A work injury or occupational illness can cause major disruptions to your life—not only your health, but also to your career, finances, and overall well-being. Fortunately, the Georgia workers' compensation system is designed to compensate you for some of those losses and get you back to work as soon as possible. However, it also limits the amount of money you can receive from your employer. This article explains the types and amounts of benefits that are available through workers' comp. (To get these benefits, you will need to report your injury as soon as possible, file a workers' comp claim on time—usually within a year—and prove that your injury or illness is work related.)
Can You Get Workers' Comp Benefits in Georgia for COVID-19?
In some states, it may be possible to get workers' comp coverage for COVID-19 if you work in a particularly high-risk job like health care or emergency response, especially when in states with special (often temporary) rules making it easier for certain employees to qualify. Not so in Georgia, where workers' comp won't cover "ordinary diseases of life to which the general public is exposed," or any disease to which you could have had substantial exposure away from work. In the context of the coronavirus pandemic, those standards basically rule out getting benefits for COVID-19, even if you could prove that you were exposed to the virus at work.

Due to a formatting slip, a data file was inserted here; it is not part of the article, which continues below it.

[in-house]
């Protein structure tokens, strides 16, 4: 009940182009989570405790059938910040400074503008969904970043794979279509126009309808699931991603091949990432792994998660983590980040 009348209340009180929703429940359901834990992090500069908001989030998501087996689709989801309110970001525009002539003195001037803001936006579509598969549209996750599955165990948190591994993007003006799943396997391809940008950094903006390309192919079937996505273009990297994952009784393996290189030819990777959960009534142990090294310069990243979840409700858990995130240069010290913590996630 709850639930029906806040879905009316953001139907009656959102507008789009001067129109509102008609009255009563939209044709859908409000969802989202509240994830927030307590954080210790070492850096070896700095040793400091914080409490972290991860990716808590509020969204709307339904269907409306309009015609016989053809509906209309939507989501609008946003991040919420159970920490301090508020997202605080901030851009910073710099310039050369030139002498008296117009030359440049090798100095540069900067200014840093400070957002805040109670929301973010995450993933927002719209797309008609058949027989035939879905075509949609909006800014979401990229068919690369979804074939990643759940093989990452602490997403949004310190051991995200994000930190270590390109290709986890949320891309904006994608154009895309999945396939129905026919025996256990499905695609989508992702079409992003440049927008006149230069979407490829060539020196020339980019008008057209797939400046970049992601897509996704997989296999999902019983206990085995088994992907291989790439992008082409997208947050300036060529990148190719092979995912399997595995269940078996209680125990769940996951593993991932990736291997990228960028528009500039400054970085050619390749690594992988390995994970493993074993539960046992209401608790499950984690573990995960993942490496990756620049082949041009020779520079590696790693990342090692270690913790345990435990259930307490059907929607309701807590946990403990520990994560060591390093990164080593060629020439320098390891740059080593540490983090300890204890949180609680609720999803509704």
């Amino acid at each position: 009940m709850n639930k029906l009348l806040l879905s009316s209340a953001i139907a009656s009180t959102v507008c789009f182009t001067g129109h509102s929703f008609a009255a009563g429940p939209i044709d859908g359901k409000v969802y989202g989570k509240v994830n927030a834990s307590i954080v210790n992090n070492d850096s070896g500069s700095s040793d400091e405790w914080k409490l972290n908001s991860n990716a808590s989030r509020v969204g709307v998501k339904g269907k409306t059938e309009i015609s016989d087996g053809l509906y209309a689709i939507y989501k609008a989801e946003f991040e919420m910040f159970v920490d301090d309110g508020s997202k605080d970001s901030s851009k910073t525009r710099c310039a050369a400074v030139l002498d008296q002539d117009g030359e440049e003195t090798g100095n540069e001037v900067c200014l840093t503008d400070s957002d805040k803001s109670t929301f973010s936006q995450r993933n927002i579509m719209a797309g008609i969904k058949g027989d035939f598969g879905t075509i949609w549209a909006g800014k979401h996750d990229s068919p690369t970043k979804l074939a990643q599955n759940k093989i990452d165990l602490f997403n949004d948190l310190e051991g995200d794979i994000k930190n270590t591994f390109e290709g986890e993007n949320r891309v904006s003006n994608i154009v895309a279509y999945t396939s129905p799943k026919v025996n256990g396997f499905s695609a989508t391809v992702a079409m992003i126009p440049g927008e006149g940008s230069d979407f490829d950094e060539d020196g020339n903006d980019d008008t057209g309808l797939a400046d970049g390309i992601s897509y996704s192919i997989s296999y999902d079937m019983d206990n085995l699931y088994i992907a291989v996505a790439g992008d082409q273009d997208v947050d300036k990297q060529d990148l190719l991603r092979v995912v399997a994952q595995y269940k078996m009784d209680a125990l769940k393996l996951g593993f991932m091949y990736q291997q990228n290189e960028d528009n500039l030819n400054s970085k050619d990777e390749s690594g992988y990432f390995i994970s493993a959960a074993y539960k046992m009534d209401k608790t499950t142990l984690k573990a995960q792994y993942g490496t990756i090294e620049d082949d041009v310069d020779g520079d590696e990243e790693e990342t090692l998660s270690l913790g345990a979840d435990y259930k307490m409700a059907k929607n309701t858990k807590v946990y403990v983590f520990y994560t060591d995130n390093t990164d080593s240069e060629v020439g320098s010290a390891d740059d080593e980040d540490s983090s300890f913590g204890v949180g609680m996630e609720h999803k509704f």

If you're unable to work because of a work-related injury or illness—or you can't work at the same level as before—Georgia workers' comp will pay you temporary total or partial disability benefits to replace part of your lost income.
You're entitled to receive temporary total disability benefits if you can't work because of your injury for at least seven days. The benefits usually don't start until you've been out of work for that amount of time, but you can receive payment for the first seven days if you're incapacitated for 21 straight days following the injury.
The amount of temporary total disability benefits will be equal to two-thirds of your average weekly wage before the injury, up to a maximum ($675 per week, as of July 2019). There's also a minimum payment of $50 per week unless you earned less than that.
These benefits will generally continue until you've reached what's known as "maximum medical improvement"—meaning that your condition has improved as much it's going to with treatment. However, you can't receive temporary disability payments for more than 400 weeks from the date of your injury, unless you've had a catastrophic injury like a severe head injury, severe burns, amputation of a limb, or paralysis from a spinal cord injury. (The maximum amount and duration of benefits do change periodically; you can check the current numbers on the "Benefits Information" section of the Georgia State Board of Workers' Compensation website.)
If you're able to work but are earning less than before because of your injury, you can receive temporary partial disability benefits. The benefit amount is two-thirds of the difference between your average weekly earnings before and after your injury. For example, if you previously earned $1,100 per week but are now earning $500 for light-duty work, you can receive two-thirds of the difference ($600), or $400. There's also a cap on these benefits—$450 per week for no more than 350 weeks from the injury date.